EA's PC subscription service Origin Access just received three new games in its vault: Furi, Aragami, and The Saboteur.
Dante shows everyone how it's done. Plus: Army of Two, Avatar, Darksiders, Dark Void, Saboteur.
4th February 2010
4th February 2010
21st December 2009
3rd December 2009
20th October 2009
22nd July 2009
18th October 2007
Some of the key developers behind the first two Star Wars: Battlefront games and the Mercenaries series have announced their new project, a Facebook title called CelebrityMe.
The Atari 2600 is going back on sale!
When I first heard that someone was making a game set in occupied Paris, casting the player as a member of the French resistance, my imagination ran away with me. Like everyone else I've played a lot of World War II videogames, and I'm sick of brainlessly shooting Nazis.
The arrival of 2010 brings us into year three of Eurogamer's cross-platform development coverage, and with it the arrival of a brand new release that defies analysis. It's full 720p. It's a rock-solid 60 frames per second. It's literally the same game on both platforms. A great way to kick off the New Year.
Joining this new title are five other releases subjected to the rigorous Digital Foundry analysis. As per the norm, this feature is accompanied by an enormous mountain of bonus assets for you to check out for yourself.
Shots derived from lossless 24-bit dumps of the HDMI ports of the Xbox 360 and PS3, high-quality h264 videos, and of course our exclusive support for 1080p screengrabs (where the game offers it on PS3). In truth, I was close to binning this particular layer of support within the Face-Offs, but the fact that five of the six titles covered this month feature 1080p upscaling suggests the format might well be getting a second wind, so the coverage continues for now.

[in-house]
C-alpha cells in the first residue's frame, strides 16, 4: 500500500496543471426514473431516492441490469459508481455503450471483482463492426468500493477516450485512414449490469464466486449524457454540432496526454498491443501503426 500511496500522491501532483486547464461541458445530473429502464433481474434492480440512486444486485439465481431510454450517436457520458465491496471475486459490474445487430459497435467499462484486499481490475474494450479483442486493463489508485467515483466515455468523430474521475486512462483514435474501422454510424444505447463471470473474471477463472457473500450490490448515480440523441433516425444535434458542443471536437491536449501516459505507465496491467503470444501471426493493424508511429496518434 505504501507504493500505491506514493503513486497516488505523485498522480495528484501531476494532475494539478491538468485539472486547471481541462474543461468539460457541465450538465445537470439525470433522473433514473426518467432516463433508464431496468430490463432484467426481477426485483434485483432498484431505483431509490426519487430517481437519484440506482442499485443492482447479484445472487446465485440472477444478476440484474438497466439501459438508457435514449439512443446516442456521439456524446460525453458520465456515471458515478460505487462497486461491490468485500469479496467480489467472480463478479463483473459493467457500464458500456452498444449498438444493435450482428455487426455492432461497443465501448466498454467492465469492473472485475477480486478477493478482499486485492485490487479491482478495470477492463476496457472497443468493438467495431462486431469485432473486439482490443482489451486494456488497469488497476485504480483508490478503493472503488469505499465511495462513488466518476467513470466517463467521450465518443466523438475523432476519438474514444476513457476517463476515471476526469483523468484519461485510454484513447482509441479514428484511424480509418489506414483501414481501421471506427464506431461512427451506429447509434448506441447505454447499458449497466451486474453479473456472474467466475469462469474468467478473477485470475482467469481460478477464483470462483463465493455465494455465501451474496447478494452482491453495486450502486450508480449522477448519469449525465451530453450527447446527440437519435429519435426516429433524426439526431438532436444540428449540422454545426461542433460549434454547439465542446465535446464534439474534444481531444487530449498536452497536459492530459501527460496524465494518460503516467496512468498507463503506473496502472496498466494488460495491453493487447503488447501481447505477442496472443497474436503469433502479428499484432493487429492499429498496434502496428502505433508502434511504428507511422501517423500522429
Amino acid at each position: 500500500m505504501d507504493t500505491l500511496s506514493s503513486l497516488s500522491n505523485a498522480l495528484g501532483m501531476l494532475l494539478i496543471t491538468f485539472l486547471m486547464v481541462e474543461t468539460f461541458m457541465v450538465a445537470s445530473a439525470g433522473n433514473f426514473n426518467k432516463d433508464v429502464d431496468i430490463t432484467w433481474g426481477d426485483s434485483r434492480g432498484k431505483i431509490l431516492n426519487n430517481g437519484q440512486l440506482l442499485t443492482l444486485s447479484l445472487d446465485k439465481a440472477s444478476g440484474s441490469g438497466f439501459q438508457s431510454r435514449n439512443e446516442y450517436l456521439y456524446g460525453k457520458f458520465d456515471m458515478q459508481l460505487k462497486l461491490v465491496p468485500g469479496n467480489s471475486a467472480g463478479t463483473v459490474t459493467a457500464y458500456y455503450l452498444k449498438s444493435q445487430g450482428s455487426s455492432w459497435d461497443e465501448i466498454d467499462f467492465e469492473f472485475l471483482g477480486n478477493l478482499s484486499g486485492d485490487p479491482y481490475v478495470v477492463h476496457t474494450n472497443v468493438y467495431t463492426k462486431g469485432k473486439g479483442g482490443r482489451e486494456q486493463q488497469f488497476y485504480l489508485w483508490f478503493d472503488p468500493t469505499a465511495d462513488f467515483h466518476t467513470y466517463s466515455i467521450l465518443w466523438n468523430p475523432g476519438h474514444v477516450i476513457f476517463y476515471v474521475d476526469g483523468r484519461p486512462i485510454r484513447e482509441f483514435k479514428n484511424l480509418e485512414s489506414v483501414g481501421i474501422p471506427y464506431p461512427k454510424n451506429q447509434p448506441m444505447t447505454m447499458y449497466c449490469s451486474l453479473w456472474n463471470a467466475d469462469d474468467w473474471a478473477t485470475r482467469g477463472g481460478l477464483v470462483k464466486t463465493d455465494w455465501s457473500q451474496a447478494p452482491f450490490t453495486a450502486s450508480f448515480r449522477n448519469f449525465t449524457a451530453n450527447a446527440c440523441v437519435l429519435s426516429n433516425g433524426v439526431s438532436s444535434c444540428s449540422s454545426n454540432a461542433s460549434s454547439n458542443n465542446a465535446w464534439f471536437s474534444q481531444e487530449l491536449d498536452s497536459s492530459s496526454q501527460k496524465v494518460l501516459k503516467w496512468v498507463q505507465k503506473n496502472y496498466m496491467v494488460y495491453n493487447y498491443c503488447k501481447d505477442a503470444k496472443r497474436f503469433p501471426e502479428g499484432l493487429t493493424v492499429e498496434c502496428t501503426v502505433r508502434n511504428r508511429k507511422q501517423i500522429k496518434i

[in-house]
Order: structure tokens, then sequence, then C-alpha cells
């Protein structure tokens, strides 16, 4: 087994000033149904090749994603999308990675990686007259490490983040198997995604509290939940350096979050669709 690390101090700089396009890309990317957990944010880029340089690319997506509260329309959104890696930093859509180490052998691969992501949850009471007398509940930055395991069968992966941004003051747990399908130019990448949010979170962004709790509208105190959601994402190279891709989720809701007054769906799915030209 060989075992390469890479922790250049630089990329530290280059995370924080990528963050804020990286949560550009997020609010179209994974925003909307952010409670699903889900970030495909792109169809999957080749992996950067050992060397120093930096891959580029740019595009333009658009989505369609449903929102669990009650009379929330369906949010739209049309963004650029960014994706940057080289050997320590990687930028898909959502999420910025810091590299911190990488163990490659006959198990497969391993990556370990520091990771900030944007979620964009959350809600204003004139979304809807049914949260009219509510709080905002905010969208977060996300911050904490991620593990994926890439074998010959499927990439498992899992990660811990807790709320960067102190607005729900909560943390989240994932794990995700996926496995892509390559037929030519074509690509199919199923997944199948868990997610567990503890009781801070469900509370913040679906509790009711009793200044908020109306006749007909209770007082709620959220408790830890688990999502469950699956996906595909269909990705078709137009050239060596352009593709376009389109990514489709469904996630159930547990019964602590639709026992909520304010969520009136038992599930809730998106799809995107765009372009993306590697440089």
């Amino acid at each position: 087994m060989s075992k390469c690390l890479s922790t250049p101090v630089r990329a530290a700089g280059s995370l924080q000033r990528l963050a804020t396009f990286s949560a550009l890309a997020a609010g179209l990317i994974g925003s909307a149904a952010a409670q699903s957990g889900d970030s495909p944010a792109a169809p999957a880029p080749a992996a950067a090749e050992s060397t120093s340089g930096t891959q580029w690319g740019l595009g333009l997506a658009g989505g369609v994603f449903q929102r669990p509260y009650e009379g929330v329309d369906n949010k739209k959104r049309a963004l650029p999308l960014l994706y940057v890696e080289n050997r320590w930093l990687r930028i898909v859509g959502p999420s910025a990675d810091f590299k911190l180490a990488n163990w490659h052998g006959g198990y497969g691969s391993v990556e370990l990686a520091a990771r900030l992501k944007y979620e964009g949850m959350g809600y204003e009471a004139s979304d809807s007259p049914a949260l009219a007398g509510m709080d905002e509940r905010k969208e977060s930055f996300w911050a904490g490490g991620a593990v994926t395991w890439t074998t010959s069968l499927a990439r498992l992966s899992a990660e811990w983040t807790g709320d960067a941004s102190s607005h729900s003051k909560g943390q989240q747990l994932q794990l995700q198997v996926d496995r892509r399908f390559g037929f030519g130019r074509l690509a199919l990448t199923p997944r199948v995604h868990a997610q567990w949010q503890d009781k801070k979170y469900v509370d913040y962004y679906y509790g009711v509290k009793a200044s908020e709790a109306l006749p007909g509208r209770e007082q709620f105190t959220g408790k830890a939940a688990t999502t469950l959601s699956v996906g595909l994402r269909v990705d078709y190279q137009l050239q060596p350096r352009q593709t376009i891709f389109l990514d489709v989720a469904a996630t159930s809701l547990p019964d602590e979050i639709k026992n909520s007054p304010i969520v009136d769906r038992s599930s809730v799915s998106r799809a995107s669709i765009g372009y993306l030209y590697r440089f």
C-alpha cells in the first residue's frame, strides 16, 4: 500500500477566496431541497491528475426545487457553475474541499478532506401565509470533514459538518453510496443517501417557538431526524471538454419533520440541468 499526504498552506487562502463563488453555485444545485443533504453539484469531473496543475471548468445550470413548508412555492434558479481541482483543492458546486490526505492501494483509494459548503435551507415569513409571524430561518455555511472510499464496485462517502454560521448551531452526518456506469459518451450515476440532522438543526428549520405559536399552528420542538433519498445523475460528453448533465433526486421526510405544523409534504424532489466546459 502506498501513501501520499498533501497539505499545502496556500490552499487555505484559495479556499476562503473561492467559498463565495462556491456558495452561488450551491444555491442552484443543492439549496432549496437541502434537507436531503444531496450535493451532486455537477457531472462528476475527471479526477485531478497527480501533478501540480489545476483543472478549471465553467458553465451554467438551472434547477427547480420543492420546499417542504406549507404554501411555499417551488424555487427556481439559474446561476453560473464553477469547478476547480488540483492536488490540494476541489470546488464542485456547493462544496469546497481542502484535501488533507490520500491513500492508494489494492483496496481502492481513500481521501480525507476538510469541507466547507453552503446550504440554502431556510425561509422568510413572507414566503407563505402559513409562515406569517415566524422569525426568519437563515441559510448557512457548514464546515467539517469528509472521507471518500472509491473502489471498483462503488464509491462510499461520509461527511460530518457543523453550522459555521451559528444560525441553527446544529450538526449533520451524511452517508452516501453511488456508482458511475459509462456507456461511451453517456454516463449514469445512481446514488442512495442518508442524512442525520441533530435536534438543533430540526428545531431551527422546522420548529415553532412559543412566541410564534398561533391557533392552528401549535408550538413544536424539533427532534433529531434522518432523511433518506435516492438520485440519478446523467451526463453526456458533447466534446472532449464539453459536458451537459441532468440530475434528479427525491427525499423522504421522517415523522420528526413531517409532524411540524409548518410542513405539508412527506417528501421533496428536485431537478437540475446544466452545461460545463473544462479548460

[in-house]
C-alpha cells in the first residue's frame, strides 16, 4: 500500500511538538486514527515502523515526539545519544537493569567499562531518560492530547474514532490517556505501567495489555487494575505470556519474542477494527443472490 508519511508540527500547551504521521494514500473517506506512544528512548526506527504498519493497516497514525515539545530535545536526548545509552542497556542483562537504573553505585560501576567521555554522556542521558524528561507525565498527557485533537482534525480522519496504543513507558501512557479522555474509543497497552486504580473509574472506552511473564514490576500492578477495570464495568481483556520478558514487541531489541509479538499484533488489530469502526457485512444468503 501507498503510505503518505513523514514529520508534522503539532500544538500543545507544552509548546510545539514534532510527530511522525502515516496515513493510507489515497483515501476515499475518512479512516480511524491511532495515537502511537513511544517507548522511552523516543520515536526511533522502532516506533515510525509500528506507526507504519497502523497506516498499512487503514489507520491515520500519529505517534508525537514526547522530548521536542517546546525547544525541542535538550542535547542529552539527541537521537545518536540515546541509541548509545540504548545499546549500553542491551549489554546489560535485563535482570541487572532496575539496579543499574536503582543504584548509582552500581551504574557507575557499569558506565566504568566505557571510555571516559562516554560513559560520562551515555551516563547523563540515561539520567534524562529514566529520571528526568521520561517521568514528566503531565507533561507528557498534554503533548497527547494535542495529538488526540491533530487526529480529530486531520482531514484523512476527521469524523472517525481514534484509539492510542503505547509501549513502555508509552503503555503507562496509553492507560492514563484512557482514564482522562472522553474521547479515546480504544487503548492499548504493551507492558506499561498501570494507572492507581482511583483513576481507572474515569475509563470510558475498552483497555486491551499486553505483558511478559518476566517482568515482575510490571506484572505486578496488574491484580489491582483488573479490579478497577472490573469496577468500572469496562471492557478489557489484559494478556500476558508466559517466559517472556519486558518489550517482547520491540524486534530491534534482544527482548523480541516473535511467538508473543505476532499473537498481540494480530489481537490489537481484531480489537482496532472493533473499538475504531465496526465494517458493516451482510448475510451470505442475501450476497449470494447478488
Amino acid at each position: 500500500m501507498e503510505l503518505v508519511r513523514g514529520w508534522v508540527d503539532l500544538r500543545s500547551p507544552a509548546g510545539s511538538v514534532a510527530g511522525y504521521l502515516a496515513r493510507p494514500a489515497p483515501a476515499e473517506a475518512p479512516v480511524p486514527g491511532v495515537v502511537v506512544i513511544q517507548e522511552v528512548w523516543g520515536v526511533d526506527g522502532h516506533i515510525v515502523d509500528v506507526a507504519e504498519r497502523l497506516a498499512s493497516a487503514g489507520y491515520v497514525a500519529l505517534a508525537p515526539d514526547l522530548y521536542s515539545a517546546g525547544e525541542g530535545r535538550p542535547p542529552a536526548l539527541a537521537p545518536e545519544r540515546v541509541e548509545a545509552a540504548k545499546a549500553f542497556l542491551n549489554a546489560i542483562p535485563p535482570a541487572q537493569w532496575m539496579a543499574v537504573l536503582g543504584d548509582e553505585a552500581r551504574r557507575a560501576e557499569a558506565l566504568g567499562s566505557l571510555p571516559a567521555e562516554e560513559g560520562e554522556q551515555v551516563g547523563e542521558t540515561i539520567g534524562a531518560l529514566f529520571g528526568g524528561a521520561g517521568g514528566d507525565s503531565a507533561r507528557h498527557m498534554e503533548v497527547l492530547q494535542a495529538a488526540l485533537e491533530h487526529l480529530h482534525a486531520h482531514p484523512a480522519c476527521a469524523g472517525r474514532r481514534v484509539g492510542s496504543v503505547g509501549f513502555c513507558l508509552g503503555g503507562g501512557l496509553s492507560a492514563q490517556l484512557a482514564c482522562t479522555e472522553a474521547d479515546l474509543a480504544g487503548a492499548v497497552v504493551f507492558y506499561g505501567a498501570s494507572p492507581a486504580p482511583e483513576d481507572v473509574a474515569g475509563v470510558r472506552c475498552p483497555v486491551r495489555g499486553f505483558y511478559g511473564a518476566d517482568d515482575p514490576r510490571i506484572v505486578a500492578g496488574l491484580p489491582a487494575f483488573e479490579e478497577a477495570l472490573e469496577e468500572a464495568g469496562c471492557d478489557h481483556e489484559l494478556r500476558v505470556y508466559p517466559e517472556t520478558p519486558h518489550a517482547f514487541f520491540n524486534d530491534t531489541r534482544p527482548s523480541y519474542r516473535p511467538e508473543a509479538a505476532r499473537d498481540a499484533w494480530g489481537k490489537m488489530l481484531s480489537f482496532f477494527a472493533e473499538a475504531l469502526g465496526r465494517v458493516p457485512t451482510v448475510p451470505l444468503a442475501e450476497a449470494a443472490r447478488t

EA has issued a beta patch for the PC version of The Saboteur in the hope of alleviating some of the problems encountered by players following the game's release earlier this month.
The readme notes for the patch, released on Friday, claim that it "no longer freezes during play" on systems with ATI 3000, 4000 or 5000 series graphics cards running Windows Vista or Windows 7 in 32-bit or 64-bit configurations, which gives you an idea of the scope of the original trouble.
However, the publisher is still advising those of us with quad-core CPUs to disable a couple of processors in order to avoid "streaming glitches". You can do this by following instructions in the readme, although it's "not a full proof fix" [sic].
The PC version of stealthy openworld World War II game The Saboteur does not work with ATI graphics cards. At all.
Update: This morning, Christer Ericson, director of tools and technology at Sony Santa Monica and part of the hugely respected God of War team, got in touch to set us straight on the technical background to the effect seen in The Saboteur. Christer's knowledge on this subject obviously far outstrips our own and he took issue with several points in yesterday's article, which you can still read in full below this update.
Better the Devlin you know.
Apologies for mangling a quote I can only half remember, but I'm pretty sure someone clever once said the true appeal of fascism is largely aesthetic. That's a fairly depressing notion: the 'philosophy' that reduced so much of Europe to a crumbling cinder was, at least in part, born from Hitler being crazy enough to have an idea about how the world should actually look.
It's also a theme that gives The Saboteur its one big idea. Pandemic's final game stages the fight for the soul of occupied Paris primarily as a battle between different fashion houses, pitting the nasty militaristic chic of the National Socialists against Sean Devlin - a man clad in rustic hues who appears to have been kitted out by the Edinburgh Woollen Mill.
At the start of the game Paris is beautiful, swathed in stylish black and white and shot through with the blood red flags and banners of the Nazi party. By the end the city of light is just a big brown blur: far, far uglier, yet presumably now free of the deadly elegance of the Jackboot.
Footage from what appears to be Pandemic's canned multiplayer Mercenaries game has leaked onto the internet.
Pandemic's stealth-action creeps closer.